Jan 07, 2021

Ohio Releases Statewide PFAS Action Plan for Drinking Water

The Ohio EPA and Ohio Department of Health released a statewide action plan to analyze the prevalence of per- and polyfluoroalk substances (PFAS) in Ohio’s drinking water.

 

The Ohio EPA announced that it has received the final testing results for the presence of per- and polyfluoroalkyl substances (PFAS) in drinking water from Ohio’s public water systems.

This concludes the agency’s statewide sampling initiative of almost 1,550 public water systems under Ohio’s PFAS Action Plan. The testing found only two public water systems in the state with PFAS levels above the state’s action level.

“There is still a lot that experts don’t yet know about the dangers of PFAS compounds in drinking water, but as a result of this work, we can say with certainty that these chemicals are not widely contaminating Ohio’s public water systems,” said Governor Mark DeWine in the EPA press release. “We want Ohioans to feel confident that their water is safe, and I’m pleased that these testing results can provide some peace of mind.”

DeWine called for the development of the PFAS Action Plan to identify the extent of PFAS chemicals in Ohio’s public drinking water systems, according to the state.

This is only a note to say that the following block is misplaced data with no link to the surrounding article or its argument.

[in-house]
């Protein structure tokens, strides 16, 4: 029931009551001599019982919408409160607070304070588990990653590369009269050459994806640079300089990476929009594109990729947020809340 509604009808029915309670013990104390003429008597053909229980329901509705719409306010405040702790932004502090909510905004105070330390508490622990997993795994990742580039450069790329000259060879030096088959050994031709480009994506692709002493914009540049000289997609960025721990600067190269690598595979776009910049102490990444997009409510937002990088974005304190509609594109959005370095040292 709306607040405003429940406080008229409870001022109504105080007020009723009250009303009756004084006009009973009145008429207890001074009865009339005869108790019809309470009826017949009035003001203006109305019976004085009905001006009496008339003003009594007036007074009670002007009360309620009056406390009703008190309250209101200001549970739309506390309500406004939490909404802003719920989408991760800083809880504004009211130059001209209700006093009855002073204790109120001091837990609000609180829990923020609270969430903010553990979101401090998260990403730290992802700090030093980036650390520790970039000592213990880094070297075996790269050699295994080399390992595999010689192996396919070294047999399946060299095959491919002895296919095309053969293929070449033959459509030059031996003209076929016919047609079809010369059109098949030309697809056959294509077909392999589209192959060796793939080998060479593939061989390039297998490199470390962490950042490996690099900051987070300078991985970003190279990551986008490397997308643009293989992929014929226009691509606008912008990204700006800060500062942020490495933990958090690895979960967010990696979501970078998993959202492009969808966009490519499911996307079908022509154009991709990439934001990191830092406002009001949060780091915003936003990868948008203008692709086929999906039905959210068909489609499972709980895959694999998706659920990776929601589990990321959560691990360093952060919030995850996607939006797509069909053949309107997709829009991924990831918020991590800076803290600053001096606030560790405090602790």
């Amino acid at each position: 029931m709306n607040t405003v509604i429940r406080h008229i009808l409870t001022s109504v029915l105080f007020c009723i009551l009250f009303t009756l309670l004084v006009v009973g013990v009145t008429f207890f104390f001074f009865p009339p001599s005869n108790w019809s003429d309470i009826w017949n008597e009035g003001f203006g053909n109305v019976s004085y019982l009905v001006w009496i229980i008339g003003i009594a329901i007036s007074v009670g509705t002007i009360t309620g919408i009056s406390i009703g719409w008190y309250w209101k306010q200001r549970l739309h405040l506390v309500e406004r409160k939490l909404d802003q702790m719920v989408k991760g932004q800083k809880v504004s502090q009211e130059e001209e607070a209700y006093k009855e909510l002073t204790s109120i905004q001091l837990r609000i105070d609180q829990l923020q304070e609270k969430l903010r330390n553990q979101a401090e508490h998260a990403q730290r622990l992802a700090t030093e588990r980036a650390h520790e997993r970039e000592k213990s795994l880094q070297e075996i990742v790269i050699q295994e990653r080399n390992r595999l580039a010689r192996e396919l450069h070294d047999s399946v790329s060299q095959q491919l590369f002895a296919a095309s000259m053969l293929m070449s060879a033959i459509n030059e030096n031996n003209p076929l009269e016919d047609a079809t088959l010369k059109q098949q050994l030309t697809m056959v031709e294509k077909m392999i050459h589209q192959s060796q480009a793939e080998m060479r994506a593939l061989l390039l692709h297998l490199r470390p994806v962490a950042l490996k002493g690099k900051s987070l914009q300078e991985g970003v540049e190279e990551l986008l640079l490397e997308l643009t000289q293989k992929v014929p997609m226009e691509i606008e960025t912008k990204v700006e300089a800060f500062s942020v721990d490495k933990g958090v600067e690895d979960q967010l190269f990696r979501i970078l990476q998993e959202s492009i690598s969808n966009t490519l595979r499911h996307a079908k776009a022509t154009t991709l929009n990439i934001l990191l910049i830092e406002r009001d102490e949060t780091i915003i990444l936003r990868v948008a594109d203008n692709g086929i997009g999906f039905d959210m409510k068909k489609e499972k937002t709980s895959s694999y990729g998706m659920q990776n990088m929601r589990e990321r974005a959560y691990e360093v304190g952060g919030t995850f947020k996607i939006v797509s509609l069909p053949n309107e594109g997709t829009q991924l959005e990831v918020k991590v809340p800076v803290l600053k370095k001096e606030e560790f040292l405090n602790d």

The water sampling began in February 2020 and had the goal to test Ohio’s public water system by the end of the year, which serves: communities, schools, child care facilities, and mobile home parks. 

Approximately 94% of the nearly 1,550 public drinking water systems tested revealed no detection of PFAS compounds, according to the Ohio EPA. Low levels of PFAS compounds well below the health advisory level were detected in 6% of systems. Two water systems found with elevated PFAS levels as well. As a result, immediate steps were taken to identify alternatives for safe drinking water. 

The Ohio EPA will continue to work with these systems on regular testing to monitor PFAS levels and is also continuing to monitor the water systems with low PFAS levels to ensure levels don’t begin to rise.

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